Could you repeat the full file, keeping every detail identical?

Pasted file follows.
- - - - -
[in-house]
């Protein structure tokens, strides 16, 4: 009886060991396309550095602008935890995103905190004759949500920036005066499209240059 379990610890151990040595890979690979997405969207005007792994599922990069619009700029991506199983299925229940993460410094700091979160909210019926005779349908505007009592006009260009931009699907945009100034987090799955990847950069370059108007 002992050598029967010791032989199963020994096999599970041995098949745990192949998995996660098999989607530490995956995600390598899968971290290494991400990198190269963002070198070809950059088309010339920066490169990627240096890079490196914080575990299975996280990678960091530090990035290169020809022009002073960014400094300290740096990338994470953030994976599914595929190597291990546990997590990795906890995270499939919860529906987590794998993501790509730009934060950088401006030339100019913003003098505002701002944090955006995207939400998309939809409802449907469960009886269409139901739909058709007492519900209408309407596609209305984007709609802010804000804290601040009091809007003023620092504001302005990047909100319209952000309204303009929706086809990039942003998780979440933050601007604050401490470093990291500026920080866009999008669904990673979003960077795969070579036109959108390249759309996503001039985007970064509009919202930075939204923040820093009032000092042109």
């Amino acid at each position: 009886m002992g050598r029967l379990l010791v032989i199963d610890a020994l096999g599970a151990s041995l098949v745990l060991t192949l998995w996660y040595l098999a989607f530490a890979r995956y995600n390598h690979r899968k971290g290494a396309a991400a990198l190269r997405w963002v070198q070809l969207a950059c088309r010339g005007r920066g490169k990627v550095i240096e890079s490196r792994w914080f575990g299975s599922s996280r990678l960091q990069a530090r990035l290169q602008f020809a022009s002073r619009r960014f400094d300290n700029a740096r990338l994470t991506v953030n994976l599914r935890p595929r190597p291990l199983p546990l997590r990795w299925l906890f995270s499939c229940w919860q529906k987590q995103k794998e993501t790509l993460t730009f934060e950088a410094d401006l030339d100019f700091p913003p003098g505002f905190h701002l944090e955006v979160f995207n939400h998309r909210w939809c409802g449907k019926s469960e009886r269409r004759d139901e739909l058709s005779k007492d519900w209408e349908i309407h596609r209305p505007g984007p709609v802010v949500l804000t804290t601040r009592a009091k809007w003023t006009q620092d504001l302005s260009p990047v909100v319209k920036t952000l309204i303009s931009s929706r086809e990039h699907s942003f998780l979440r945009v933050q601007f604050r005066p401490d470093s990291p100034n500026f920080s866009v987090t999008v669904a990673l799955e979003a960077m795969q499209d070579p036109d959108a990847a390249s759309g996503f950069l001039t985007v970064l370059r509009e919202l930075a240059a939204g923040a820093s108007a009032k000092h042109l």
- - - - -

[in-house]
């Protein structure tokens, strides 16, 4: 009886060991396309550095602008935890995103905190004759949500920036005066499209240059 379990610890151990040595890979690979997405969207005007792994599922990069619009700029991506199983299925229940993460410094700091979160909210019926005779349908505007009592006009260009931009699907945009100034987090799955990847950069370059108007 002992050598029967010791032989199963020994096999599970041995098949745990192949998995996660098999989607530490995956995600390598899968971290290494991400990198190269963002070198070809950059088309010339920066490169990627240096890079490196914080575990299975996280990678960091530090990035290169020809022009002073960014400094300290740096990338994470953030994976599914595929190597291990546990997590990795906890995270499939919860529906987590794998993501790509730009934060950088401006030339100019913003003098505002701002944090955006995207939400998309939809409802449907469960009886269409139901739909058709007492519900209408309407596609209305984007709609802010804000804290601040009091809007003023620092504001302005990047909100319209952000309204303009929706086809990039942003998780979440933050601007604050401490470093990291500026920080866009999008669904990673979003960077795969070579036109959108390249759309996503001039985007970064509009919202930075939204923040820093009032000092042109």
């Amino acid at each position: 009886m002992g050598r029967l379990l010791v032989i199963d610890a020994l096999g599970a151990s041995l098949v745990l060991t192949l998995w996660y040595l098999a989607f530490a890979r995956y995600n390598h690979r899968k971290g290494a396309a991400a990198l190269r997405w963002v070198q070809l969207a950059c088309r010339g005007r920066g490169k990627v550095i240096e890079s490196r792994w914080f575990g299975s599922s996280r990678l960091q990069a530090r990035l290169q602008f020809a022009s002073r619009r960014f400094d300290n700029a740096r990338l994470t991506v953030n994976l599914r935890p595929r190597p291990l199983p546990l997590r990795w299925l906890f995270s499939c229940w919860q529906k987590q995103k794998e993501t790509l993460t730009f934060e950088a410094d401006l030339d100019f700091p913003p003098g505002f905190h701002l944090e955006v979160f995207n939400h998309r909210w939809c409802g449907k019926s469960e009886r269409r004759d139901e739909l058709s005779k007492d519900w209408e349908i309407h596609r209305p505007g984007p709609v802010v949500l804000t804290t601040r009592a009091k809007w003023t006009q620092d504001l302005s260009p990047v909100v319209k920036t952000l309204i303009s931009s929706r086809e990039h699907s942003f998780l979440r945009v933050q601007f604050r005066p401490d470093s990291p100034n500026f920080s866009v987090t999008v669904a990673l799955e979003a960077m795969q499209d070579p036109d959108a990847a390249s759309g996503f950069l001039t985007v970064l370059r509009e919202l930075a240059a939204g923040a820093s108007a009032k000092h042109l």